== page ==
“I used to teach that the ethics of journalism, American-style, could be found in the codes, practices and rule-governed behavior that our press lived by. Now I think you have to start further back, with beliefs way more fundamental than: “avoid conflicts of interest in reporting the news.” If you teach journalism ethics too near the surface of the practice, you end up with superficial journalists.”
Jay is talking about the problem of teaching the rules of objectivity as a formula.
It’s a pretty basic premise: Balance does not equal truth. Getting both sides of a story is a basic must-do for any reporter, but the inclusion of a side that is clearly lying to the public or spinning or stonewalling must come with a disclaimer. If a witness in a criminal case would rather not answer the questions asked by the prosecution, the jury notices.
Adding up the references to one source or another might help us study bias in our news media, but as Jay writes, there’s a limited value, these days, to pointing out bias in media. It comes from all sides, and pointing at it proves nothing. Mostly it just provides political fodder for political parties and PACs to sling over the walls at each other. And what does that get us?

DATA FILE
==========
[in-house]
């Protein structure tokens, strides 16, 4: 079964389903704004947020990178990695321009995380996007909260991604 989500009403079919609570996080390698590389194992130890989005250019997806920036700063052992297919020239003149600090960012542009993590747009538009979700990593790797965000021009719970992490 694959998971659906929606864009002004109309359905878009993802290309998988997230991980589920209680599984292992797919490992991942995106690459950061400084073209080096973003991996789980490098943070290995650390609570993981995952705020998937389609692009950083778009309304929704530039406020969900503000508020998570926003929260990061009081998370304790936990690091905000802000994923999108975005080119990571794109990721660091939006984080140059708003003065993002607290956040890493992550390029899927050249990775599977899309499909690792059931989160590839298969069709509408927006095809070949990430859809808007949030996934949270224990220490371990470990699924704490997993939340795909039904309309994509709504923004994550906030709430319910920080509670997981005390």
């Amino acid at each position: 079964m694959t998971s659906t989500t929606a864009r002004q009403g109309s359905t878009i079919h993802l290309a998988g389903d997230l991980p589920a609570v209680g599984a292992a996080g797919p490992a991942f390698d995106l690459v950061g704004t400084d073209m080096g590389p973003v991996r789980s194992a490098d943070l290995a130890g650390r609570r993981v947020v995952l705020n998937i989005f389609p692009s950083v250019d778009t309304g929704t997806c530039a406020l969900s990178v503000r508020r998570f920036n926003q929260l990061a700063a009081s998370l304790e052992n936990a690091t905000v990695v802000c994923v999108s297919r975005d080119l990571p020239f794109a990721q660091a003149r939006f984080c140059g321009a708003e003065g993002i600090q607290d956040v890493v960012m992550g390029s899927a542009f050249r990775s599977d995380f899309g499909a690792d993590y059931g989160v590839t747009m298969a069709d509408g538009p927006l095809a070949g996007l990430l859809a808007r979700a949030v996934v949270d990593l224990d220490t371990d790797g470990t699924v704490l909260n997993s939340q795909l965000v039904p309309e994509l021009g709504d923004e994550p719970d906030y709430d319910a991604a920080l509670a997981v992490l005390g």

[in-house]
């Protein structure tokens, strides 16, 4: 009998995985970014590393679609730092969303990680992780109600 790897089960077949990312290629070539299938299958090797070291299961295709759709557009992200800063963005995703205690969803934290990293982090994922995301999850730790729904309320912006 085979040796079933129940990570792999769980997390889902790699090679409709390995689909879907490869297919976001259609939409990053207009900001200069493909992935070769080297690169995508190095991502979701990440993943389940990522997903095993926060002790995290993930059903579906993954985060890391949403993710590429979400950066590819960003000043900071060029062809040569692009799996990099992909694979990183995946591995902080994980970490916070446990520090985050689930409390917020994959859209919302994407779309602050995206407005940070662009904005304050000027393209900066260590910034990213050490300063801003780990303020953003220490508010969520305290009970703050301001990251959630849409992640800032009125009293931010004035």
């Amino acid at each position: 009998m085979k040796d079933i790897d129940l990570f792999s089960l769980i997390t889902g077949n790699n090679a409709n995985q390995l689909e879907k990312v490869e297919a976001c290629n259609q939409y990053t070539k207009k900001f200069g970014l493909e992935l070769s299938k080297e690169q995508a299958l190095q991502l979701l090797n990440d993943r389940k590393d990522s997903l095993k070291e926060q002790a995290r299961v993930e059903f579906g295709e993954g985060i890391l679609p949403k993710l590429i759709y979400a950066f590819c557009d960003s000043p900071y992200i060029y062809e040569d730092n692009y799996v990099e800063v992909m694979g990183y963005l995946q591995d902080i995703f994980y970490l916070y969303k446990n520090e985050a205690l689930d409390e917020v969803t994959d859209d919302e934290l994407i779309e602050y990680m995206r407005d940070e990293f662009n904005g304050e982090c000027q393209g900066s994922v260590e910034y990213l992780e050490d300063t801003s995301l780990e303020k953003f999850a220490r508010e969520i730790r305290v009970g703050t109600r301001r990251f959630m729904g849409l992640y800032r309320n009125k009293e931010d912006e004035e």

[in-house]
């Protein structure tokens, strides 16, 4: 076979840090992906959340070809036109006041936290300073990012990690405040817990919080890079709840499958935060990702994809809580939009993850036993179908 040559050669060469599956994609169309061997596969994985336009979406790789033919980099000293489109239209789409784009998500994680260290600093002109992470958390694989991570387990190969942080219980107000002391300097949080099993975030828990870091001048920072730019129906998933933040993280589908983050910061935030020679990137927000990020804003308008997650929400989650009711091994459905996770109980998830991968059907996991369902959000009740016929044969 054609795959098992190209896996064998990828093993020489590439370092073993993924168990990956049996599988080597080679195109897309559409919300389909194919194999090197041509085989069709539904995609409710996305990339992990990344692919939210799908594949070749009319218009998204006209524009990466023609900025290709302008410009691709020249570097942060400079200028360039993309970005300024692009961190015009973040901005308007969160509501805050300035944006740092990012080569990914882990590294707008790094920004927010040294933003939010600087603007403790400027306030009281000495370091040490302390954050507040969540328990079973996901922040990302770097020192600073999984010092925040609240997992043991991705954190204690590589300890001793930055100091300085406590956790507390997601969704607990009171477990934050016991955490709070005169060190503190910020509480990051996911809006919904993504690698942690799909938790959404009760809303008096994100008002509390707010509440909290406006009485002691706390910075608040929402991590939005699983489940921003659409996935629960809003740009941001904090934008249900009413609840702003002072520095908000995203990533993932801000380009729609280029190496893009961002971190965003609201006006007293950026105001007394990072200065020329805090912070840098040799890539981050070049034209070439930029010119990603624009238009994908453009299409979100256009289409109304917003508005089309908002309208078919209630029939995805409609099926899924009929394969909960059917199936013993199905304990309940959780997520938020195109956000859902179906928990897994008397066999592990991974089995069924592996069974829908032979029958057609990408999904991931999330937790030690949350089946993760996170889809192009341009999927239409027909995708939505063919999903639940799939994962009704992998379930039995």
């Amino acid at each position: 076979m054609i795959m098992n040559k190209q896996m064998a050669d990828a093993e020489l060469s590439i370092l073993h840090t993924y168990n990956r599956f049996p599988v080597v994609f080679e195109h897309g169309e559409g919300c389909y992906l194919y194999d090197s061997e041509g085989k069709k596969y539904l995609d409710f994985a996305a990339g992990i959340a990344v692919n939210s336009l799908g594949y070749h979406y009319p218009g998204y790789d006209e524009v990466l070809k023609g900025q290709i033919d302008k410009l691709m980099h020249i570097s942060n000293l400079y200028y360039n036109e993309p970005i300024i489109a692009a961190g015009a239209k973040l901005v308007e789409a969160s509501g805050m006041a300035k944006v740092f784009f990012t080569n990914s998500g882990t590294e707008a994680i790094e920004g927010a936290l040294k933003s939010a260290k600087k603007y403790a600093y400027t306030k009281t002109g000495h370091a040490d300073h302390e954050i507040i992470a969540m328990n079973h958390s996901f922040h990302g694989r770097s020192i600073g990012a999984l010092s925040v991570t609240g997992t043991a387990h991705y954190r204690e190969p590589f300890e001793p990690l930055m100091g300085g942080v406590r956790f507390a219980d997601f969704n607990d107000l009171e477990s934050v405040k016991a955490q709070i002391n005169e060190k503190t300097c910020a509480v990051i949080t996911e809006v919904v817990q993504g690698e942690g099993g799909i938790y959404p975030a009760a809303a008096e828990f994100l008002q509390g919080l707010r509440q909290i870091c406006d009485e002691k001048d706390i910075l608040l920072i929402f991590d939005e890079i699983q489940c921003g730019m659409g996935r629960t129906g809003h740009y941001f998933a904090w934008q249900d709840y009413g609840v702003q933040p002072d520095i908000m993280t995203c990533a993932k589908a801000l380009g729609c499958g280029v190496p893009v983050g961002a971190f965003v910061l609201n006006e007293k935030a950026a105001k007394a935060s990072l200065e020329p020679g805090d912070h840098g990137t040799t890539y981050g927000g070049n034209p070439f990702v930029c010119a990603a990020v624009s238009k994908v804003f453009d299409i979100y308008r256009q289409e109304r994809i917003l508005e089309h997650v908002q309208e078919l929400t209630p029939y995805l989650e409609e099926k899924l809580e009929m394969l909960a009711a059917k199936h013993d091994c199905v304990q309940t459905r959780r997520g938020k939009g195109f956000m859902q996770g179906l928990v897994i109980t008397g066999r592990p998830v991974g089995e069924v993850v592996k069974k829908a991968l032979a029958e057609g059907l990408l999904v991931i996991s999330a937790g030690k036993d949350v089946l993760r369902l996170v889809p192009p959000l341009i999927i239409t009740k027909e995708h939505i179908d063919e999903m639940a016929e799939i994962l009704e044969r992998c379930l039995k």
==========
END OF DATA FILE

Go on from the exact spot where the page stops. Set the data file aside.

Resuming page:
I’m not sure how convinced I am of that last paragraph: I think media criticism can be an easy way to get the public involved in politics. If the general public learns to recognize bias in media, they begin to become conscious of the ubiquitous attempts to control what they think. Paying attention to the differences in how our newspapers and television stations try to communicate with us is a logical first step in media consciousness.